But it is contended that the provision in the act of 1867, fixing the duration of the term, not being inconsistent with any provision of the act of 1870, is not repealed by that act, but yet remains in full force ; that the term of the court at which the prisoner was tried could not be continued longer than fifteen days, counting the Sundays which happened during that period in the number of days fixed for the duration of the court; and that the judgment having been pronounced on the 11th day of September 1872, which was the sixteenth day from the commencement of the term, counting the two Sundays which intervened (though only the fourteenth day from said commencement, not counting those Sundays), the said judgment was pronounced after the end of the term, and therefore was void.

The question whether the aforesaid provision of the act of 1867 was repealed by the act of 1870, is an interesting question, but not necessai’ry to be decided in this case in my view of it. As I am clearly of opinion that, if the said provision was not so repealed, but yet remains in full force, and the duration of the term of *954the County court is still limited by law to fifteen days, Sundays are not by'our law judicial days, andaré not to be counted in the number of the fifteen days during which the County court is authorized by law to set in a term. The term “may continue not exceeding fifteen days,” that is juridical days on which the court may lawfully set, and not including Sundays, which are dies non, on, which the court cannot sit. That such is the construction of every such law in this State, unless where a contrary intention is clearly indicated in the law, 'is expressly decided by this court in the recent case of Michie, &c., v. Michie's adm'r, &c., 17 Gratt. 109" court="Va." date_filed="1866-10-15" href="https://app.midpage.ai/document/michie-v-michies-admr-7669148?utm_source=webapp" opinion_id="7669148">17 Gratt. 109, in which it was held that Suuday, being dies non juridicus, is not one of the days of the term of a court. See also the Code, ch. 16, § 17, 8th clause, p. 115 ; and Hill's case, 2 Gratt. 594, 612-13. A contrary intention is not indicated in the act of 1867. The counsel for the prisoner seemed to think that it was by the provision that the court may adjourn “to any day within the fifteen days.” But that means “ any juridical day. within the fifteen judicial days, during which the court is authorized to be continued.” It is much more important that the law should be settled than that it should be settled in any particular way (which indeed is a matter of little importance), and it has accordingly been settled with us. I am, therefore, of opinion that the County court did not err in overruling the prisoner’s motion to arrest the judgment.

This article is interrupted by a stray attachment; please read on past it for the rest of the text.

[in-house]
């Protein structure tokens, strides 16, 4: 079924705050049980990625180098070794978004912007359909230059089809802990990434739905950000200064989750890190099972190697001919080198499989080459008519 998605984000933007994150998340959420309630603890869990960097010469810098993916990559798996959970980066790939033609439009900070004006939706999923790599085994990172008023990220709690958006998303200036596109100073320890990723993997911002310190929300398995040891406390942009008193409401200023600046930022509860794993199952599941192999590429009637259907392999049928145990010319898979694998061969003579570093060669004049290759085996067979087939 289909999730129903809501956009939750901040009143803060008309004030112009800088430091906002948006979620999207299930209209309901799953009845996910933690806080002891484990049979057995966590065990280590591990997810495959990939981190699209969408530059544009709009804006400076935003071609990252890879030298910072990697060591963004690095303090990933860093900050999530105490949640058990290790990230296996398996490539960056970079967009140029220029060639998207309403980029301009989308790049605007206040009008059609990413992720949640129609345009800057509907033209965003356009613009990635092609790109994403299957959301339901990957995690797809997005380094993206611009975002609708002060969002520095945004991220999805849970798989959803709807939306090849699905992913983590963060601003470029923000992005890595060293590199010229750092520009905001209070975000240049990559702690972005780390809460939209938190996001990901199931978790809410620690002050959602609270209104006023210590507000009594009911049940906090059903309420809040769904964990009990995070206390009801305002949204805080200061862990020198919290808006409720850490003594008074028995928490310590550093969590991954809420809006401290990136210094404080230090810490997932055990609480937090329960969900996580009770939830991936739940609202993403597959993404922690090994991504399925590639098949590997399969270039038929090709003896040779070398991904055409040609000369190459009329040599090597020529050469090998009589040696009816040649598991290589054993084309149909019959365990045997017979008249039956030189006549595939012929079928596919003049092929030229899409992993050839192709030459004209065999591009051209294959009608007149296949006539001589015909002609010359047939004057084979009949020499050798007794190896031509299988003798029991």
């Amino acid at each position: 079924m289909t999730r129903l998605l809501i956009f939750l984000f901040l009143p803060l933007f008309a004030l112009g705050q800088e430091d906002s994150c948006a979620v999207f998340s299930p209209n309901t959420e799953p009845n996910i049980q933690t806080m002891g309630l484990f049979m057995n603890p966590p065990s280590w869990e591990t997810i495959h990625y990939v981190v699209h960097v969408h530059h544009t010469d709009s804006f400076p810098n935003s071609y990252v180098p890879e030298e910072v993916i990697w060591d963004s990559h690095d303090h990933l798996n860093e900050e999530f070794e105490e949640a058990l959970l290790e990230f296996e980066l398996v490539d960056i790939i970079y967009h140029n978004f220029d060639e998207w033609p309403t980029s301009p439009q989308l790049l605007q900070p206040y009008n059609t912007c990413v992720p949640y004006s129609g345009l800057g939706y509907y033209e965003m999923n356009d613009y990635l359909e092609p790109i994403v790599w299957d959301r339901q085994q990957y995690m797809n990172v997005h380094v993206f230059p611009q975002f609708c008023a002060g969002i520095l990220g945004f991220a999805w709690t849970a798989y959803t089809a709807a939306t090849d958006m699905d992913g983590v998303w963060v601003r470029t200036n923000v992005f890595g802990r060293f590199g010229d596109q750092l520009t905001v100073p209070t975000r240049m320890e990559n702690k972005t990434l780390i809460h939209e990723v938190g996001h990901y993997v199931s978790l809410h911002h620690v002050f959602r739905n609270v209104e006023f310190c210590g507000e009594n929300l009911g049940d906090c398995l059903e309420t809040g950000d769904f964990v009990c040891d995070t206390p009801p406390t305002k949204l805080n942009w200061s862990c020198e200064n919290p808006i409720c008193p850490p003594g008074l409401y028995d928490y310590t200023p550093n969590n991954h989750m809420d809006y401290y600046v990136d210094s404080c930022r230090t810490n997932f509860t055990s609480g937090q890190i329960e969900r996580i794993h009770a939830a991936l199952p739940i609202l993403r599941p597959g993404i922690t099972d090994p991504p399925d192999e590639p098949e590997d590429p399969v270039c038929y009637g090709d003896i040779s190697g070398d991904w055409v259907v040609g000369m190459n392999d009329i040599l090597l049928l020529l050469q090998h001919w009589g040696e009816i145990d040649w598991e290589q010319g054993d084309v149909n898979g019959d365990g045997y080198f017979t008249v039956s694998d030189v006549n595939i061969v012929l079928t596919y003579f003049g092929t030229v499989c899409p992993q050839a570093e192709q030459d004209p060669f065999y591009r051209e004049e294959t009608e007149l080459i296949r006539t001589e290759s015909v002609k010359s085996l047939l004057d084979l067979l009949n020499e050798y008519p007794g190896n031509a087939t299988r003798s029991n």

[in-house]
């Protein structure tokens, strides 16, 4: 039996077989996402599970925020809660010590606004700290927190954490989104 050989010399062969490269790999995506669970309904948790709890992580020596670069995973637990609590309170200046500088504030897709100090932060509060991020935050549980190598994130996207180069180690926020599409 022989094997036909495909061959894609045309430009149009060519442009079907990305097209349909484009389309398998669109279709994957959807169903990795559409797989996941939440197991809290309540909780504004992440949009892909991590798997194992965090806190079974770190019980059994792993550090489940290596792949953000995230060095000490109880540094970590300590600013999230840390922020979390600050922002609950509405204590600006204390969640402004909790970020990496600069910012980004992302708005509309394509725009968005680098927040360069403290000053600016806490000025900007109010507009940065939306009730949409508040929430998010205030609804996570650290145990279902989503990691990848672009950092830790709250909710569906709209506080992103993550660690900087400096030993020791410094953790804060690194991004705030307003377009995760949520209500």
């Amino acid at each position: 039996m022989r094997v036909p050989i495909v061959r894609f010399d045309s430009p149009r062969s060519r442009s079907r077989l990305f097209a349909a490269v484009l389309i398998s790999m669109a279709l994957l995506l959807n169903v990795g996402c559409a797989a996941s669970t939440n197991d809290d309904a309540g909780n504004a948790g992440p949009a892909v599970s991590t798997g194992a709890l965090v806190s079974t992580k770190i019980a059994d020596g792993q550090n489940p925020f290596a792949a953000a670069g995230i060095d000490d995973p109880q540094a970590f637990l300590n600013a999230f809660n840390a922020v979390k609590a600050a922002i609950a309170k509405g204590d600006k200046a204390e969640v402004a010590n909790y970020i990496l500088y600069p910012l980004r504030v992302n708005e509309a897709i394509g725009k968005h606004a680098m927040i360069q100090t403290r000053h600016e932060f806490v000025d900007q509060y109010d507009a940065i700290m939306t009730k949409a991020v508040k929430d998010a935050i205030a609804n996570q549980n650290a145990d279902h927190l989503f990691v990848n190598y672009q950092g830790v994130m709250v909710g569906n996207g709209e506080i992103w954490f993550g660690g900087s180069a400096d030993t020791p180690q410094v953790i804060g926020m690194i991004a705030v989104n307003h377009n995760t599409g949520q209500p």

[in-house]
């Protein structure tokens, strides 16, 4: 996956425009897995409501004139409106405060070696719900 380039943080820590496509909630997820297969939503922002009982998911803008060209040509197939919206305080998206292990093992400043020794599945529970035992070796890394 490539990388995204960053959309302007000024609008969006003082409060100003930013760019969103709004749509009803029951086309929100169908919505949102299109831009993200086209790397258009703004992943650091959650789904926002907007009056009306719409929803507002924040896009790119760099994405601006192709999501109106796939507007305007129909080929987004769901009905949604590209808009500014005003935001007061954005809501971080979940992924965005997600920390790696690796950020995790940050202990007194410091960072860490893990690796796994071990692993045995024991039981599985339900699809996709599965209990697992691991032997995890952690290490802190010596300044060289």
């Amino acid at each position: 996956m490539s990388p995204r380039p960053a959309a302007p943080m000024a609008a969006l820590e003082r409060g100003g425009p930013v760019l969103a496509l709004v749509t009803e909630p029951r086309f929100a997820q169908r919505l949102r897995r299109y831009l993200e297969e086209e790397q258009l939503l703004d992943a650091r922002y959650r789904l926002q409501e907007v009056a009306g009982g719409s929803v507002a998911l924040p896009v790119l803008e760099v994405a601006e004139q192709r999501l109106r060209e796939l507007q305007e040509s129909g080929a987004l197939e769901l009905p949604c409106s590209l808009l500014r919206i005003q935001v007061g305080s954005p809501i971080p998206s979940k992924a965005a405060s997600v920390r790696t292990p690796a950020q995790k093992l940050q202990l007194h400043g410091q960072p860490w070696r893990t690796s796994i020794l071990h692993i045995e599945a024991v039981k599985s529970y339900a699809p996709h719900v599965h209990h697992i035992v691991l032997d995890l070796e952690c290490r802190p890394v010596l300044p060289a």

I have now considered and disposed of all the questions arising in this case. I regret that my opinion should have been extended to so great length, but felt that it was proper to examine fully the arguments made by the very able counsel of the prisoner, both in this cuirt and in the court below. I think there is no error in the judgment, and am for affirming it.

Anderson, J.

“ When fresh provocation occurs be*955tween preconceived malice and death, it ought clearly to appear that the killing was upon the antecedent malice, which may be difficult in some cases to show satisfactorily, if the new7 provocation be a grievous one. In such cases, says Hawkins, it should not be presumed tb&t they fought on the old grudge, unless it appear by the whole circumstances of the fact.” Wharton’s Crim. Law, 6 Ed., § 955; 1 Russell 484. I do not think it appears from the evidence in this case that the prisoner had preconceived malice. It is true that he threatened the prosecutor that if he did not withdraw a grievous charge he had made against him, he would shoot him. But such threat does not seem to have been made in malice. The prisoner did not so regard it; for their relations, which were of the most friendly character, were not affected by it. They seemed to have met and parted as friendly as before, associated together, drank together, and talked with each other in the most friendly manner. And the prosecutor evidently did not regard his threats as serious. The prisoner does not appear to be a malicious man, as he is exhibited in this record. His conduct was not that of a man who had a murderous purpose. He was doubtless grieved by the imputation made upon his character, and his threat of shooting was evidently made, not with a malicious or murderous purpose, but as a means of relieving his character from the imputation, by inducing Merriman, the prosecutor, to withdraw it. I do not think from the evidence that he had formed a fixed resolution to put his threats in execution ; but he had serious thoughts of it on the day the shooting took place, as is shown by the inquiry he made of of the witness Wingfield, will you back me if I get into any difficulty ; will you go my bail ? He was evidently considering the consequences of such an act, if he was not too drunk then for reflection. But it does not show that he had made up his mind to it.